The Delhi High Court on Thursday, reserved its order on a plea of jailed ex-Calcutta High Court judge C S Karnan challenging the constitutional validity of the Contempt of Courts Act.
A bench of Acting Chief Justice Gita Mittal and Justice C Hari Shankar concluded the hearing during which senior lawyer Sanjay Jain, appearing for the Centre, opposed Karnan's plea saying the apex court has given ample opportunity to him to defend himself.
"The challenge (to the Act) is uncalled and unwarranted. This exercise is misconceived and it should not be entertained," he said.
Karnan, in his petition filed through advocate Mathews J Nedumpara, has also sought a declaration from the high court that the apex court's May 9 sentencing order and further proceedings under it were "unconstitutional and void" as the principles of natural justice were allegedly not followed.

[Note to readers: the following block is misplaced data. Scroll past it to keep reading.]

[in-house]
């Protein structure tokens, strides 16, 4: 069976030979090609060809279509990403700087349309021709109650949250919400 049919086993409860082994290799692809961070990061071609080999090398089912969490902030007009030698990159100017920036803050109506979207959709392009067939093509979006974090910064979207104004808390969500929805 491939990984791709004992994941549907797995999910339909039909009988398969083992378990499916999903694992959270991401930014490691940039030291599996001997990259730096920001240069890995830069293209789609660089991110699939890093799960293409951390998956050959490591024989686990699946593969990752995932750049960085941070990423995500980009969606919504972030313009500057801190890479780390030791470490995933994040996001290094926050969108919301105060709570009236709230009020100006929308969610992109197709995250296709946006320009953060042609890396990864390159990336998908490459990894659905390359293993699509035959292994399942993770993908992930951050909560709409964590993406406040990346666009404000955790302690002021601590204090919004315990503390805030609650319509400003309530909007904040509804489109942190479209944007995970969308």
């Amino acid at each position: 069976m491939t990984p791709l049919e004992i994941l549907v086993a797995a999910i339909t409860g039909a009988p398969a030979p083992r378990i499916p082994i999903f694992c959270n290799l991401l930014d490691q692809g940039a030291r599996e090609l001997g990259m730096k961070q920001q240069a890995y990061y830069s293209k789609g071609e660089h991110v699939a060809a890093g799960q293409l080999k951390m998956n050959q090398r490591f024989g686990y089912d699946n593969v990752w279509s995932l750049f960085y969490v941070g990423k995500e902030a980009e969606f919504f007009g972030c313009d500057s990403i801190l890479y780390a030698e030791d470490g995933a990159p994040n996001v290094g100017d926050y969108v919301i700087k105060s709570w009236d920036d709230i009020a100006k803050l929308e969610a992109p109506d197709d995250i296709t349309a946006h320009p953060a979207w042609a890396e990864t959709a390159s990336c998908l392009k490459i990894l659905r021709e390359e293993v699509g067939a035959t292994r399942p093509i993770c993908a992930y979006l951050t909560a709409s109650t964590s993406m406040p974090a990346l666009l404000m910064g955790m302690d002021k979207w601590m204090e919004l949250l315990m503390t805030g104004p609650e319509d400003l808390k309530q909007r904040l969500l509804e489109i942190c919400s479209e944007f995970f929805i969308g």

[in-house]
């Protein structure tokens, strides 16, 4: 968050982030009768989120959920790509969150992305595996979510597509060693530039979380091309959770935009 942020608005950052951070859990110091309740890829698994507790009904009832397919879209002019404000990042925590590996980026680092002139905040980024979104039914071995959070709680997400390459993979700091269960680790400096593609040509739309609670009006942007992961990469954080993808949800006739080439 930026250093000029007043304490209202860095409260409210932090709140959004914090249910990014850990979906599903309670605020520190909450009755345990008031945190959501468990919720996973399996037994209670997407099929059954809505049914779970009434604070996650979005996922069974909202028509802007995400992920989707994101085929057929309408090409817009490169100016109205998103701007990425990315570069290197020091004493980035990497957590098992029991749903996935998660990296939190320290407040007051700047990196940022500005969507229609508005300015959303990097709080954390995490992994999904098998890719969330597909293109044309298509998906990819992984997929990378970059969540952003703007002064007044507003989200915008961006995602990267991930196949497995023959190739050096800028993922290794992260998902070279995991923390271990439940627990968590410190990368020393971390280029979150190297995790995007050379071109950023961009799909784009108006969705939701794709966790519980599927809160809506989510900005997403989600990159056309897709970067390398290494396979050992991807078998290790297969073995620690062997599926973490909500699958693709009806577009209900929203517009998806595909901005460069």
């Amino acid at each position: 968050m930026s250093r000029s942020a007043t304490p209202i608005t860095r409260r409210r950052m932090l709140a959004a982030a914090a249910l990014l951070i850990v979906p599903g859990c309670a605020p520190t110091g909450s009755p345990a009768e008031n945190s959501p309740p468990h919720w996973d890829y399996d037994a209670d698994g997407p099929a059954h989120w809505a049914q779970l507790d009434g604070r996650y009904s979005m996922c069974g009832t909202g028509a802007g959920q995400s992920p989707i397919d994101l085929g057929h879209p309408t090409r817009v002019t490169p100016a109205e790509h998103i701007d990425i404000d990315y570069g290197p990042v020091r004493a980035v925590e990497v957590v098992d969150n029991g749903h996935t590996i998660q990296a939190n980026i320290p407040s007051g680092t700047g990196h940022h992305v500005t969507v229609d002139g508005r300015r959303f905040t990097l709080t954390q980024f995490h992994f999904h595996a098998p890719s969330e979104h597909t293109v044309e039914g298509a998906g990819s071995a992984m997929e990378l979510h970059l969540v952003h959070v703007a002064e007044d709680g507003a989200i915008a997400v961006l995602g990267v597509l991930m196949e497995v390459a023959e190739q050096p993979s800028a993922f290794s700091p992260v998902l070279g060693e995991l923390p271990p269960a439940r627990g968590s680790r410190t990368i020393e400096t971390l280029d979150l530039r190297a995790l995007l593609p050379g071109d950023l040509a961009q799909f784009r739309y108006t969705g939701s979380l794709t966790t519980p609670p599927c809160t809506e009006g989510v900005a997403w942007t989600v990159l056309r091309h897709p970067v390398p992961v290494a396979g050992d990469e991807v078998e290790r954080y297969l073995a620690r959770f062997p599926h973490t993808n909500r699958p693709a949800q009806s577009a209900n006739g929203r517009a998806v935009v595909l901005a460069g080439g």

The high court had on July 28 asked the Centre to place on record all the orders passed by the Supreme Court in the contempt case against Karnan, but refused to issue a notice.
It had asked the central government to also place on record the apex court rules that said only an advocate-on- record could file petitions in the top court.
The high court had disagreed with the submission of Nedumpara that there was an apex court judgement which permitted a Supreme Court order to be challenged before a high court, saying he was "misquoting" the verdict.
The lawyer had argued that the order of May 9 against Karnan holding him guilty of contempt of the apex court was a "nullity" in law as it was passed "without jurisdiction" and "authority of the law".
He had said the judge was appointed by the President and could only be removed by Parliament.
The apex court by its May 9 order had sentenced Karnan to six months in jail.
Nedumpara had, however, argued that the order by a seven-judge apex court bench, headed by Chief Justice of India J S Khehar, "resulted in his (Karnan) removal from office for all practical purposes".
The plea has also challenged certain rules of the apex court which required that petitions in the Supreme Court be only filed through an advocate-on-record.